From beautiful lacy balconies and from the corner of Desire and Bourbon Streets, from inside the Silver Frolics (Female Impersonators! Boys Will Be Girls!) and from the doorstep of (wooowaaaahhh) The Voodoo Hut, from the Old Absinthe House bar (John Matuszak's rest home)--from out of mouths that had lost radio contact with their brains, there came the question all over New Orleans, "What the hell's a Hoya?"

Here was the world famous investigative reporter on Bourbon Street at 1 o'clock this morning. Deep in conversation with a brain-dead preppie identifiable by his unfocused eyes as a Georgetown University student, the WFIR said, "When they ask you what's a Hoya, what do you tell them?"

"I say, 'Yeah.' " His loose-marble eyes clinked together.


"Yeah, 'what' is a Hoya. The dreaded 'what' that roamed unchecked during the swamp age of this orb called Earth. You're right. 'What' is a Hoya."

"Your name, sir?"

"Henry Kissinger."

If you had sanity for sale here, you'd go bankrupt. Nobody's buying. Look, coaches are calling each other crooks in a hotel with a bar every 15 feet. There's a Louisville woman with a cardinal (stuffed) nesting in her hairdo. Like bristly bookends, a Georgetown student shaved his head in the shape of a "G" while his buddy is the "U." There'll be three basketball games in a 61,000-seat football hall. The voodoo psychic lady, Mary Ann, wears a lumberjack shirt and eats corned beef while foreseeing a Georgetown victory.

Somewhere Dr. Naismith is saying to Coach Rupp, "What hath we wrought?"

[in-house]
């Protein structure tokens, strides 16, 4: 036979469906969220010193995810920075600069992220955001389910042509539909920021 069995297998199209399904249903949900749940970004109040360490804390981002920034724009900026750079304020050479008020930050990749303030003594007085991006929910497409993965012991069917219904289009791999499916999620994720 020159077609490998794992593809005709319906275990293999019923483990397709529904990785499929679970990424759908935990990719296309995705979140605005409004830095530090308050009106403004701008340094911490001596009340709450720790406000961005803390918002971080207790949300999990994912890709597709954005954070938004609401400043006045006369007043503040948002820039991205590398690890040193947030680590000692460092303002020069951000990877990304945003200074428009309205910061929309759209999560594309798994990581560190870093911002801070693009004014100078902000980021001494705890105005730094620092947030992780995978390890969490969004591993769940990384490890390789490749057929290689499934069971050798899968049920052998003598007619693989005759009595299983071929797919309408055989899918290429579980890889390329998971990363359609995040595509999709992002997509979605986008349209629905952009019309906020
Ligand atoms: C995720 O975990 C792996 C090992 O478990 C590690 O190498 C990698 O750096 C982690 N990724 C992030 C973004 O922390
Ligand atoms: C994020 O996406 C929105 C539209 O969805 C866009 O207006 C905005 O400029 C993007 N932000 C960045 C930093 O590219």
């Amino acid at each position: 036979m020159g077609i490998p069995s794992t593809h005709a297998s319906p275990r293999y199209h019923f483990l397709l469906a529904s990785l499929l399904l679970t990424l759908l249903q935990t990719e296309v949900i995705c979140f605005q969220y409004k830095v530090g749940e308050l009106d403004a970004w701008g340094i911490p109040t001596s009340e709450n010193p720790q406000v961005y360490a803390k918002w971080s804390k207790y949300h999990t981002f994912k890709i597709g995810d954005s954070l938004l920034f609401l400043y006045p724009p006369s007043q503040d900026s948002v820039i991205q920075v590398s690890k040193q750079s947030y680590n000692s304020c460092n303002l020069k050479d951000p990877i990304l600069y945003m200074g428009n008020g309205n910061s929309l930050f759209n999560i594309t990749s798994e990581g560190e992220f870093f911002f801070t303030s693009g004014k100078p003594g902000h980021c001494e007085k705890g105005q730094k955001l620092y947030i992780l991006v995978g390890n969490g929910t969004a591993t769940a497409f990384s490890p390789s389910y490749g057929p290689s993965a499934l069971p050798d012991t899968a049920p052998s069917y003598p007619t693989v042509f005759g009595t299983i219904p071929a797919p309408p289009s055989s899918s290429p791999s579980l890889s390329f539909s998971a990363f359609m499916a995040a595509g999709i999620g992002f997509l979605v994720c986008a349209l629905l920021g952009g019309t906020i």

Georgetown's 2,500 ticket buyers arrived by three chartered jets, by a 25-hour bus ride, by train and by piling nine people into a Volkswagen. Dan McConville, a senior, is the G, and junior Mark Hesse the U. At 10 a.m. Sunday, win or lose, Georgetown's president, the Rev. Timothy S. Healy, was going to say a mass for Hoyaddicts at St. Louis Cathedral.

The bus stopped twice in the 25 hours and 1,153 miles, according to GU students Lisa Semmes and Carolyn Parris. Now it was 1:09 this morning in Pat O'Brien's, a night club featuring $5 drinks called "Hurricanes" that blow your brain out to sea. For a half hour, 200 Georgetown zealots filled O'Brien's courtyard, throwing back and forth "Hoya!" and "Saxa!"

By then, Bourbon Street was papered with business cards handed out by Georgetownies. The cards carried the familiar explanation that the Greek and Latin words "Hoya Saxa" meaning "What Rocks!" had been applied long ago to the school's baseball team then known as the Stonewalls. But only the brain-disconnected would cheer for the Whats, and so Georgetown sticks with the mystery of the pretentious Hoyas.

Unintelligible conversation out of Washington is irritable, whether it comes from the Gipper or a Hoya. So as "Hoya" and "Saxa" flew across O'Brien's courtyard, the Louisville folks soon came up with their own translation of the Greek/Latin phrase.

Whenever one of New Orleans' quaint surreys rolled by, with a jackass pulling, Louisville fans stood on tippy-toes and pointed at the jackass while chanting, "Hoy-a, Hoy-a, Hoy-a."

Fran Connors loved it all. The Hoyas' sports publicity man when John Thompson was hired 10 years ago, Connors now thumps tubs for Pete Rozelle's gang on Park Avenue. Connors was astonished to find out Georgetown's alumni had arranged a chartered jet out of New York to New Orleans.

"There were more Georgetown people on that plane than came to games John's first season," Connors said. "John's first game, the school band didn't even show up. They didn't want to come back from Thanksgiving vacation just for a basketball game. I know because I got my cousin's rock band to play for us."